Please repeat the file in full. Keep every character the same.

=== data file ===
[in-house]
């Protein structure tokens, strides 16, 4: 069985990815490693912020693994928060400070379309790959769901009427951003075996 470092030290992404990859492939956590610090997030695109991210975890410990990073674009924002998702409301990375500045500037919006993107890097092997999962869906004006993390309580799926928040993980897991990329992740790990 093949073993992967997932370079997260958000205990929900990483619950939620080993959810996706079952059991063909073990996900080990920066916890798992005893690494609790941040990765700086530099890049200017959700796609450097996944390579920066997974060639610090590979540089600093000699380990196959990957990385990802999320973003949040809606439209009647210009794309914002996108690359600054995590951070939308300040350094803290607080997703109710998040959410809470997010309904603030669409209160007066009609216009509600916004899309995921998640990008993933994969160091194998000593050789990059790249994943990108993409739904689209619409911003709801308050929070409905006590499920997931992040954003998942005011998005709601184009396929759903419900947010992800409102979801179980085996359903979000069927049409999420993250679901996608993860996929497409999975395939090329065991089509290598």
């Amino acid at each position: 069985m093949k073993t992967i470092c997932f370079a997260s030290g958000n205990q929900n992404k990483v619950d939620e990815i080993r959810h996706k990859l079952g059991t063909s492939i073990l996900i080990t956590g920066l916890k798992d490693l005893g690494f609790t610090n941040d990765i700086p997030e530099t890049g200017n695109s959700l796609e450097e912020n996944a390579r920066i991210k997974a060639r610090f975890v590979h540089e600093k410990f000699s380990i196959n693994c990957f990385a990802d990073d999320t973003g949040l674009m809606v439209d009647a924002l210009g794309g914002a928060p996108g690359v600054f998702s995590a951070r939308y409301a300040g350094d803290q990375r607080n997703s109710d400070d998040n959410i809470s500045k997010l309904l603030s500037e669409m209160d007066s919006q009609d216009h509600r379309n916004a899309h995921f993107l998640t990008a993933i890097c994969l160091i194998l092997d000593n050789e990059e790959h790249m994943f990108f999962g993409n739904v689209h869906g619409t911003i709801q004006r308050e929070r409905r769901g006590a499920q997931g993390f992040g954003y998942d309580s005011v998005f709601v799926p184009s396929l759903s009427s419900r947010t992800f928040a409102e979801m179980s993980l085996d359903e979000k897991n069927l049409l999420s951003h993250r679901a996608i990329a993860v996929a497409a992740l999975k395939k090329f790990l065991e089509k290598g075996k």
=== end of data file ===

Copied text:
[in-house]
């Protein structure tokens, strides 16, 4: 069985990815490693912020693994928060400070379309790959769901009427951003075996 470092030290992404990859492939956590610090997030695109991210975890410990990073674009924002998702409301990375500045500037919006993107890097092997999962869906004006993390309580799926928040993980897991990329992740790990 093949073993992967997932370079997260958000205990929900990483619950939620080993959810996706079952059991063909073990996900080990920066916890798992005893690494609790941040990765700086530099890049200017959700796609450097996944390579920066997974060639610090590979540089600093000699380990196959990957990385990802999320973003949040809606439209009647210009794309914002996108690359600054995590951070939308300040350094803290607080997703109710998040959410809470997010309904603030669409209160007066009609216009509600916004899309995921998640990008993933994969160091194998000593050789990059790249994943990108993409739904689209619409911003709801308050929070409905006590499920997931992040954003998942005011998005709601184009396929759903419900947010992800409102979801179980085996359903979000069927049409999420993250679901996608993860996929497409999975395939090329065991089509290598």
């Amino acid at each position: 069985m093949k073993t992967i470092c997932f370079a997260s030290g958000n205990q929900n992404k990483v619950d939620e990815i080993r959810h996706k990859l079952g059991t063909s492939i073990l996900i080990t956590g920066l916890k798992d490693l005893g690494f609790t610090n941040d990765i700086p997030e530099t890049g200017n695109s959700l796609e450097e912020n996944a390579r920066i991210k997974a060639r610090f975890v590979h540089e600093k410990f000699s380990i196959n693994c990957f990385a990802d990073d999320t973003g949040l674009m809606v439209d009647a924002l210009g794309g914002a928060p996108g690359v600054f998702s995590a951070r939308y409301a300040g350094d803290q990375r607080n997703s109710d400070d998040n959410i809470s500045k997010l309904l603030s500037e669409m209160d007066s919006q009609d216009h509600r379309n916004a899309h995921f993107l998640t990008a993933i890097c994969l160091i194998l092997d000593n050789e990059e790959h790249m994943f990108f999962g993409n739904v689209h869906g619409t911003i709801q004006r308050e929070r409905r769901g006590a499920q997931g993390f992040g954003y998942d309580s005011v998005f709601v799926p184009s396929l759903s009427s419900r947010t992800f928040a409102e979801m179980s993980l085996d359903e979000k897991n069927l049409l999420s951003h993250r679901a996608i990329a993860v996929a497409a992740l999975k395939k090329f790990l065991e089509k290598g075996k």